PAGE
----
Is Apple's suicide factory outsourcing to even cheaper Chinese peasants?

Is Apple's suicide factory outsourcing to even cheaper Chinese peasants?

Summary: Go ahead and buy your consumer electronics. Doing so is putting food in people's mouths. It's also putting blood on all our hands.

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This is a challenging story to tell, because no matter how you approach it, it's horrible. Even if you thought you knew the whole story, you don't. This week, we found out it gets even worse.

First, though, some background.

"Run to your Death"

Apple's iPad, iPhone, and other Apple products are made in China by a $61 billion company named Foxconn. According to Reuters, Foxconn is the world's largest maker of electronic components. Beyond Apple products, Foxconn also makes products for other technology companies, including HP and Dell.

Last May, we learned about the string of suicides on Apple's production line. As of May 27, 16 people had attempted to take their lives by jumping off factory roofs (12 succeeded). At least another 20 were stopped before they could jump. Reuters reports that Chinese workers have "twisted Foxconn's Chinese name so that it now sounds like: 'Run to your Death'."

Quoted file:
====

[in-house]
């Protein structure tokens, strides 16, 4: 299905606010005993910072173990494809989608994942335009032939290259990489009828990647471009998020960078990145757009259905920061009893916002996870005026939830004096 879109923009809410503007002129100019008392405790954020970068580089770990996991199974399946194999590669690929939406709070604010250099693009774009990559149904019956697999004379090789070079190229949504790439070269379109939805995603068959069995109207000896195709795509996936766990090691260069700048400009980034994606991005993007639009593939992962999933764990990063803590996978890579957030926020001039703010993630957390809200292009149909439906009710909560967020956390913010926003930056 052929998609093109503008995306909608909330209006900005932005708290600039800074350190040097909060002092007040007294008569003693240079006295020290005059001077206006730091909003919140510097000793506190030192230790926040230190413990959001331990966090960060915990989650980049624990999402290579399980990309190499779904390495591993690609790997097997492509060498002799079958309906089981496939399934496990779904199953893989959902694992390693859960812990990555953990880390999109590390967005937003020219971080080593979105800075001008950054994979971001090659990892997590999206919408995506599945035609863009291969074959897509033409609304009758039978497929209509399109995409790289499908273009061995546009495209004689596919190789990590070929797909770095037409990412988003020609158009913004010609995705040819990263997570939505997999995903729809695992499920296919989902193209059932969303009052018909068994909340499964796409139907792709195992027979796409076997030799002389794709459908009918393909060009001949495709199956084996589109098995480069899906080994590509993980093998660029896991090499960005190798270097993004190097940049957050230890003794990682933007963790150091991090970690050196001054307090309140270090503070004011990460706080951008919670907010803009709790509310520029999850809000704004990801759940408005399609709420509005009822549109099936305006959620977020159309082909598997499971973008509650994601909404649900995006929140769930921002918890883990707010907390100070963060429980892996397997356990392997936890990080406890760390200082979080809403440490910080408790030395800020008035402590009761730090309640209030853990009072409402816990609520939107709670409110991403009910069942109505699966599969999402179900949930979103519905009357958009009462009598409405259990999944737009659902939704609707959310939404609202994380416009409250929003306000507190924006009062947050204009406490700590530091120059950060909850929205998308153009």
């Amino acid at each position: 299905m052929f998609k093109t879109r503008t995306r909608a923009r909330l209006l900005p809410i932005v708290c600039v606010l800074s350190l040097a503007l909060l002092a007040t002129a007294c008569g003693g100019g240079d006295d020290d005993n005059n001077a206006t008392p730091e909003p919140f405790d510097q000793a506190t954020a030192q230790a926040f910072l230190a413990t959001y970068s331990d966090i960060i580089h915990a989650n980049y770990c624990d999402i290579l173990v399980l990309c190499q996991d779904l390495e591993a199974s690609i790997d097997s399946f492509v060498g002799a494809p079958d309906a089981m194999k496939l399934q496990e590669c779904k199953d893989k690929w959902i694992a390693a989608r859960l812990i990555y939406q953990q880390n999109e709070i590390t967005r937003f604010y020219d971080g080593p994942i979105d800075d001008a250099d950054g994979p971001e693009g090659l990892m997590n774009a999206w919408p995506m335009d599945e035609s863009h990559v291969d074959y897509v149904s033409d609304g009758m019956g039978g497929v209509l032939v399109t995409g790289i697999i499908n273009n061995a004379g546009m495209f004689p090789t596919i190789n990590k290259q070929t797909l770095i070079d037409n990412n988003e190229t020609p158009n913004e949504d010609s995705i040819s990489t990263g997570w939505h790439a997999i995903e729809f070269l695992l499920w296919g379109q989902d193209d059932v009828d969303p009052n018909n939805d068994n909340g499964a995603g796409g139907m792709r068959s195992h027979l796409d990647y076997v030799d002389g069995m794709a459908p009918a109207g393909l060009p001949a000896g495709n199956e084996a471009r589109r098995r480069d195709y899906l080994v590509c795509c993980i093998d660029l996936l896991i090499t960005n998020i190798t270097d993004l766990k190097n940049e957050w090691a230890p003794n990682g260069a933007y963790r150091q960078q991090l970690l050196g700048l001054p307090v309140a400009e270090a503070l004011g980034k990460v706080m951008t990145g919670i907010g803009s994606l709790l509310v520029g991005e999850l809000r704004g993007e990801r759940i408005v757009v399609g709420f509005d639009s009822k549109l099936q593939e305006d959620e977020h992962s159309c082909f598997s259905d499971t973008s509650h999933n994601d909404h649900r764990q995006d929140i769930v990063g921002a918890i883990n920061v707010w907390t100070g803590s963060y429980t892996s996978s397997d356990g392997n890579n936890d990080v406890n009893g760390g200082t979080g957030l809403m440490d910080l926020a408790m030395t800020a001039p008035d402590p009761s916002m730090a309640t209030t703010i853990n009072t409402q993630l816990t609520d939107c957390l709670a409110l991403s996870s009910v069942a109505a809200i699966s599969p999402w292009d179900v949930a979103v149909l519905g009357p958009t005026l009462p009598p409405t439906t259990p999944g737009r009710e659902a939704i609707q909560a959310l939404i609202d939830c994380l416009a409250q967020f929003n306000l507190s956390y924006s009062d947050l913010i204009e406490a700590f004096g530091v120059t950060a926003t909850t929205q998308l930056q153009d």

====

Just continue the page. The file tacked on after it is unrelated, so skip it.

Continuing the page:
51 cents an hour

The company strings nets between buildings as a way to catch jumpers. According to Foxconn's CEO, Terry Gou, "It is a clumsy solution, but it may save lives." .

On the 10th of each month, Foxconn workers have their only good day. That's because they get the Chinese equivalent of $130. That's $130 for about 240 hours of work. The math is disturbing. These workers make about 51 cents an hour.

It should be noted that Apple's Foxconn workers used to work longer hours, as much as 70 hours a week. Apple mandated that the maximum overtime be 20 hours a week, so Foxconn workers now only work 60 hours a week. Of course, they're still making only 51 cents an hour.

By contrast, according to Forbes, Mr. Gou has a net worth of $5.5 billion. Steve Jobs has a net worth of $6.1 billion

51 cents an hour is apparently too much

I wrote a lot about China's workers in How To Save Jobs. I wrote about how, to many Chinese workers, middle class means you make the princely sum of $2 an day (a subset of that chapter is on CNN at China on $2 a day). By these measures, workers at Foxconn make a lot more than the typical Chinese peasant.